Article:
Beyond scarcity: rethinking water, climate change and conflict in the Sudans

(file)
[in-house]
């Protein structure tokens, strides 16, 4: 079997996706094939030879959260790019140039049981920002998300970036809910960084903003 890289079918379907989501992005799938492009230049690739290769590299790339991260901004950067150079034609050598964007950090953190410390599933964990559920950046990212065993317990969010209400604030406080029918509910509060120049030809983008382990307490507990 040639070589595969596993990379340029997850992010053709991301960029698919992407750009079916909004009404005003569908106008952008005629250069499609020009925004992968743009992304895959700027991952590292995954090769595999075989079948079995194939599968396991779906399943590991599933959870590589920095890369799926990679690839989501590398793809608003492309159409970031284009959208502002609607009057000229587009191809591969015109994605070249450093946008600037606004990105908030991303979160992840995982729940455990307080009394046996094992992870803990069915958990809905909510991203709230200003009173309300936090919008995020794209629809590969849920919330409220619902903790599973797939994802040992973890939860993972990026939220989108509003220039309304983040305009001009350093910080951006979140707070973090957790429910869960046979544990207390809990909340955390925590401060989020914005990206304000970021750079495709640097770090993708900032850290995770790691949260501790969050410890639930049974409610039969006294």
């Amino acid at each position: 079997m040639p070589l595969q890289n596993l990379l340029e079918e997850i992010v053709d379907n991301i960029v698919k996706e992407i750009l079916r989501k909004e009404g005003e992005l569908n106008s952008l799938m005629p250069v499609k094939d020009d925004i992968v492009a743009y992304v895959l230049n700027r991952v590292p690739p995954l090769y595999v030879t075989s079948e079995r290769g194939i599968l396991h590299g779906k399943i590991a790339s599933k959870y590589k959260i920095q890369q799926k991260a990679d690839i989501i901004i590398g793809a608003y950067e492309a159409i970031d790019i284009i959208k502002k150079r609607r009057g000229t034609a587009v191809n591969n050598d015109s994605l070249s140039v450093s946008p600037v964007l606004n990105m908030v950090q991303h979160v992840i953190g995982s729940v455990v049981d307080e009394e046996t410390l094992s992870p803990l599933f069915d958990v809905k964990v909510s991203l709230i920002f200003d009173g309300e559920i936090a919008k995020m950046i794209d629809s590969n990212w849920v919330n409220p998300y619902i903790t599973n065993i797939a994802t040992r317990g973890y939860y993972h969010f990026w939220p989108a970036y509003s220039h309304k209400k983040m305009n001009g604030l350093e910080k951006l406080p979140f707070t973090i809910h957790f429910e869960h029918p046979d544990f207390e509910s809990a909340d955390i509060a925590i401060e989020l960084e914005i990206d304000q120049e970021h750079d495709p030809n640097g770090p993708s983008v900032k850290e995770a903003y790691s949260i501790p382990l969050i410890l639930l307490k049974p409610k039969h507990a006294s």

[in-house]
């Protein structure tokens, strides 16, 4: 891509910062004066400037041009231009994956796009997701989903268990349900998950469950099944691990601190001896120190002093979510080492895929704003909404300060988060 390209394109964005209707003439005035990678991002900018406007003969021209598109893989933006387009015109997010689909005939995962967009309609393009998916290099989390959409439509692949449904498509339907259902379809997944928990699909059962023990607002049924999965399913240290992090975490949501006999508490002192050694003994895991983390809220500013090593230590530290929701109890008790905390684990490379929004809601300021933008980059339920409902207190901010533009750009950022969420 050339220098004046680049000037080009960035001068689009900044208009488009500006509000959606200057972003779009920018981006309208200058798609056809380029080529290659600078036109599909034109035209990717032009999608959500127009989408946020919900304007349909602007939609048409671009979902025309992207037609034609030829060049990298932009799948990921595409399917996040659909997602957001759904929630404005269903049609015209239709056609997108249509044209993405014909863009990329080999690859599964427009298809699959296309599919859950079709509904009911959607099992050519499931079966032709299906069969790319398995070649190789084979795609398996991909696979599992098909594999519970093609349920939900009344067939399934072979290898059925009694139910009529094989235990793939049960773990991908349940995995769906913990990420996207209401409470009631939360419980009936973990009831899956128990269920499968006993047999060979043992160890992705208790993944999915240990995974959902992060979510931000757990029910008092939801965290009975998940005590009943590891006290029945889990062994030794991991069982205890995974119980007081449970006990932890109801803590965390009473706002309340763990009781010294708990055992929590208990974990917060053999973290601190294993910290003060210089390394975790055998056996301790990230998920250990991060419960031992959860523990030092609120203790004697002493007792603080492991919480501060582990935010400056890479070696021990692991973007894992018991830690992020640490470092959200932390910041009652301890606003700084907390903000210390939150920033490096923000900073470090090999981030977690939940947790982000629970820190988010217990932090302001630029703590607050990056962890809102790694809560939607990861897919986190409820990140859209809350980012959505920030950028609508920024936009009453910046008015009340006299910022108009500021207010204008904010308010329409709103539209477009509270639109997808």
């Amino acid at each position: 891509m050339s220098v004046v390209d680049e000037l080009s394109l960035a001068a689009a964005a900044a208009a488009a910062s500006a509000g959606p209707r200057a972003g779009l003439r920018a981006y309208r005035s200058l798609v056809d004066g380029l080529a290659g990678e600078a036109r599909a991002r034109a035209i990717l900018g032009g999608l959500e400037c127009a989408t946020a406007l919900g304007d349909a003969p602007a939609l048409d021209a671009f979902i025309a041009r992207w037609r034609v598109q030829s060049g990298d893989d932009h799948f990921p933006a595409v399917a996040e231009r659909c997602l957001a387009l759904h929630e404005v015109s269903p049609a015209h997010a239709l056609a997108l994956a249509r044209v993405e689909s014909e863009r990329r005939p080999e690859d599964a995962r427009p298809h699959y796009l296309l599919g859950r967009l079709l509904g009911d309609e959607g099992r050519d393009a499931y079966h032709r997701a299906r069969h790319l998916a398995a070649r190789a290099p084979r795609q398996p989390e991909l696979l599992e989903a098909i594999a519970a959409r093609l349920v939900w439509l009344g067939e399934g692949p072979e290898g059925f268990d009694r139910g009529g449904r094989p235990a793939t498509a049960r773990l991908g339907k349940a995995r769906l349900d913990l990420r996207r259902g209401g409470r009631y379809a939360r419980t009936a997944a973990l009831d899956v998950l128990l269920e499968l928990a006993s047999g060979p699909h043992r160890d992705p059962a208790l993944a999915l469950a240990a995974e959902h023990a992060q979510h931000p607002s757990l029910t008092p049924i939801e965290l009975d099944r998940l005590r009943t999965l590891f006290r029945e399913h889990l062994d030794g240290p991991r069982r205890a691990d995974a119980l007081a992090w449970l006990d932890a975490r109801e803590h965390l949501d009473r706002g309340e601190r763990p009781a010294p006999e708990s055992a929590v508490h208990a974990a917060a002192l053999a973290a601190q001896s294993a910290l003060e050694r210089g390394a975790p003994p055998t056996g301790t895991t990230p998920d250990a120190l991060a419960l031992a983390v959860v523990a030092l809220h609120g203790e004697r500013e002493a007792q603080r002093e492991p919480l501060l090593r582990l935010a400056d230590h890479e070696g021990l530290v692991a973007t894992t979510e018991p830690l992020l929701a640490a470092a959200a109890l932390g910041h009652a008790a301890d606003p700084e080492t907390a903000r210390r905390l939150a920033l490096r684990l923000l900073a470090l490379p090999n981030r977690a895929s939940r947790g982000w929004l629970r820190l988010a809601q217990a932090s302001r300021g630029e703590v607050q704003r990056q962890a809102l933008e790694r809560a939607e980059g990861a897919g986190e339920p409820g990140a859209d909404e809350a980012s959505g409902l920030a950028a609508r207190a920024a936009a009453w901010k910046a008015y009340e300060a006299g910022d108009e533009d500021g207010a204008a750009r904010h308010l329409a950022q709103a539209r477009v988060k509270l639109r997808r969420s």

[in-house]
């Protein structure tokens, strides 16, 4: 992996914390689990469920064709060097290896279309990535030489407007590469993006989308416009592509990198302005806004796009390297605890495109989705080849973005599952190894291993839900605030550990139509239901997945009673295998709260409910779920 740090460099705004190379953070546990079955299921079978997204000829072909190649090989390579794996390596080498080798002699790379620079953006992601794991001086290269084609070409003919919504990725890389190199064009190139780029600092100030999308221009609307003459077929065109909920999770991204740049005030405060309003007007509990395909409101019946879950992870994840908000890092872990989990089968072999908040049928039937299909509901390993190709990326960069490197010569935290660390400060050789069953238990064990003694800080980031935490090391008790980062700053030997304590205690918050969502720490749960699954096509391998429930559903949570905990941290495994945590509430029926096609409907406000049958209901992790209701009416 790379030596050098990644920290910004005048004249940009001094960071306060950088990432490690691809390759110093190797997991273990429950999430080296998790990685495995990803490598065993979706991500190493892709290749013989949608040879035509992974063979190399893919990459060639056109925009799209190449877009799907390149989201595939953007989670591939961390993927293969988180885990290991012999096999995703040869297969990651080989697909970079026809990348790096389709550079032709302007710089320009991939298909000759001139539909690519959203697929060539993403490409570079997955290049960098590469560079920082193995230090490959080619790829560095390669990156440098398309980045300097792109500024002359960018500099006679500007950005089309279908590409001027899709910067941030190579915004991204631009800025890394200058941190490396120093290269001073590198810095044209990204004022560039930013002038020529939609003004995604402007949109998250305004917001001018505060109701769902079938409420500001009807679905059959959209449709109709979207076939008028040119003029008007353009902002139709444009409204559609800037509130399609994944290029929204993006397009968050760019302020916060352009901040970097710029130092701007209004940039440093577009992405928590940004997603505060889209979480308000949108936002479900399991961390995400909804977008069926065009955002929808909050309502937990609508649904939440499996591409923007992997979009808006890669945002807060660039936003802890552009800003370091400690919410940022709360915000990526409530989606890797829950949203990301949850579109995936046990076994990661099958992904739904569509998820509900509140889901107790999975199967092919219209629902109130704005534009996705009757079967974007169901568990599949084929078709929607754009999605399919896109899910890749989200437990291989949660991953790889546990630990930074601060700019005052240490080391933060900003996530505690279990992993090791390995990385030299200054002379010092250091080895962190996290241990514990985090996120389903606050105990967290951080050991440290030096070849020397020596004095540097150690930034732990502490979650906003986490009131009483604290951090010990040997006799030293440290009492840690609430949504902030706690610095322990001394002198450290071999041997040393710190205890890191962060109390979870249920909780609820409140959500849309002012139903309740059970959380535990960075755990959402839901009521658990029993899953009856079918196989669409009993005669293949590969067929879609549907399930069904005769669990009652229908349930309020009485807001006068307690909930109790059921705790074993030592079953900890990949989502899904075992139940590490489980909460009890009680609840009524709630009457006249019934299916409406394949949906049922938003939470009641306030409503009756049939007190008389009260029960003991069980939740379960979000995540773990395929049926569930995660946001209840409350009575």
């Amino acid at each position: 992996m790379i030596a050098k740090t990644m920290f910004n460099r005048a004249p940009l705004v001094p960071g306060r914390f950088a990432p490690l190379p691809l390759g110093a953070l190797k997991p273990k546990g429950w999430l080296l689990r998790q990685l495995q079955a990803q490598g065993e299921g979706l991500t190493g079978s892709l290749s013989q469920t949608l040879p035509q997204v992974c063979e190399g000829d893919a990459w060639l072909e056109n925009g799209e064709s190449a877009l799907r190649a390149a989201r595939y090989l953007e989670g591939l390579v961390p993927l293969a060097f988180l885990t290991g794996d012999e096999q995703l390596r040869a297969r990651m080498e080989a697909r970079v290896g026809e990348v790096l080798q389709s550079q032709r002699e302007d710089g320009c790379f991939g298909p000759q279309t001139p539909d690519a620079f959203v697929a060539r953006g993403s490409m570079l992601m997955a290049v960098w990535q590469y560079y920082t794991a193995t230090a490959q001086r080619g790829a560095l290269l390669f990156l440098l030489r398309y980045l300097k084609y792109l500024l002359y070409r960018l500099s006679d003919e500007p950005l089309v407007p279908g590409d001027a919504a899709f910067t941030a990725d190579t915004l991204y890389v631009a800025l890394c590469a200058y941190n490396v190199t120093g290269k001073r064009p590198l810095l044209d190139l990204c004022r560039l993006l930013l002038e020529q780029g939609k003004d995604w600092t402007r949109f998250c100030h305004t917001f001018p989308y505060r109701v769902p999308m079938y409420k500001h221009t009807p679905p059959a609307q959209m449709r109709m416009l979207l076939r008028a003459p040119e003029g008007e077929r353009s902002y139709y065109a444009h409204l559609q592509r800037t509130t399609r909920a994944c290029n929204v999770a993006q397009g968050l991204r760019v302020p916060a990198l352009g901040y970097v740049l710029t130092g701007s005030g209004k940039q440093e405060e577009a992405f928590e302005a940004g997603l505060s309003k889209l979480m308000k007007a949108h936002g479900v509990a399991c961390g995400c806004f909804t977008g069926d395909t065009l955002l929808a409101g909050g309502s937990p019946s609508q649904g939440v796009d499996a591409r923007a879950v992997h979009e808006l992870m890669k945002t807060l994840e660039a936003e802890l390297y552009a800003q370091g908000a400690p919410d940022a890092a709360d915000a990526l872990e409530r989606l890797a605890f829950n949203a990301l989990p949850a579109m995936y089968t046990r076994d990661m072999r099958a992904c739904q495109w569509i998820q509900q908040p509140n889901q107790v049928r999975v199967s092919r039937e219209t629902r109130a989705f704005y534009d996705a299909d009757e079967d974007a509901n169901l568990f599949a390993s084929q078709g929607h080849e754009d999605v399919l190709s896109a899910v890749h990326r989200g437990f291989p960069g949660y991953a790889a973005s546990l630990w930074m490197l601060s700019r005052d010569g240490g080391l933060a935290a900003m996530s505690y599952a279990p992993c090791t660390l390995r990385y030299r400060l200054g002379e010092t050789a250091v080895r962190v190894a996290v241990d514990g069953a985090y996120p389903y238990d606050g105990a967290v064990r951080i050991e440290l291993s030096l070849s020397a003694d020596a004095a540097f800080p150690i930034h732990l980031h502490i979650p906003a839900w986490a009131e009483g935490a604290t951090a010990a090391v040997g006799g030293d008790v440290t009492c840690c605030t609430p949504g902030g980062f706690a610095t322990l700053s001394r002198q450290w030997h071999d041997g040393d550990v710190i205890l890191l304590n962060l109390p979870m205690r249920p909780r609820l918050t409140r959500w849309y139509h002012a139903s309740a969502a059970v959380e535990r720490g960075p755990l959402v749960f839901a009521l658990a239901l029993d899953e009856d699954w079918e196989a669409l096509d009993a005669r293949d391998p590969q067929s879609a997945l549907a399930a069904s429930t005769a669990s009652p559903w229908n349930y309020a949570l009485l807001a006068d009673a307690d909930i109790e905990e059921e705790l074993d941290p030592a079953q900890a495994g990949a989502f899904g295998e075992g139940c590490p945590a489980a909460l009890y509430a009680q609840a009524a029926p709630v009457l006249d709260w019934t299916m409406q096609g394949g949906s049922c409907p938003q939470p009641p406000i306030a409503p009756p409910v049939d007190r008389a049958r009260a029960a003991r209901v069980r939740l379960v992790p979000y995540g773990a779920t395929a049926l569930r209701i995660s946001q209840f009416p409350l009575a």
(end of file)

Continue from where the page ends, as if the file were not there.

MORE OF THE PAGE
This article develops a new framework for understanding environment-conflict relations, on both theoretical grounds and through a qualitative historical analysis of the links between water and conflict in the states of Sudan and South Sudan. Theoretically, the article critiques the dominant emphases on ‘scarcity’, ‘state failure’ and ‘under-development’ within discussions of environmental security, and proposes an alternative model of environment-conflict relations centring on resource abundance and globally-embedded processes of state-building and development. Empirically, it examines three claimed (or possible) linkages between water and conflict in the Sudans: over trans-boundary waters of the Nile; over the links between internal resource scarcities and civil conflict; and over the internal conflict impacts of water abundance and development. We find that there exists only limited evidence in support of the first two of these linkages, but plentiful evidence that water abundance, and state-directed processes of economic development and internal colonisation relating to water, have had violent consequences. We conclude that analysts and policymakers should pay more attention to the impacts of resource abundance, militarised state power and global political economic forces in their assessments of the potential conflict impacts of environmental and especially climate change.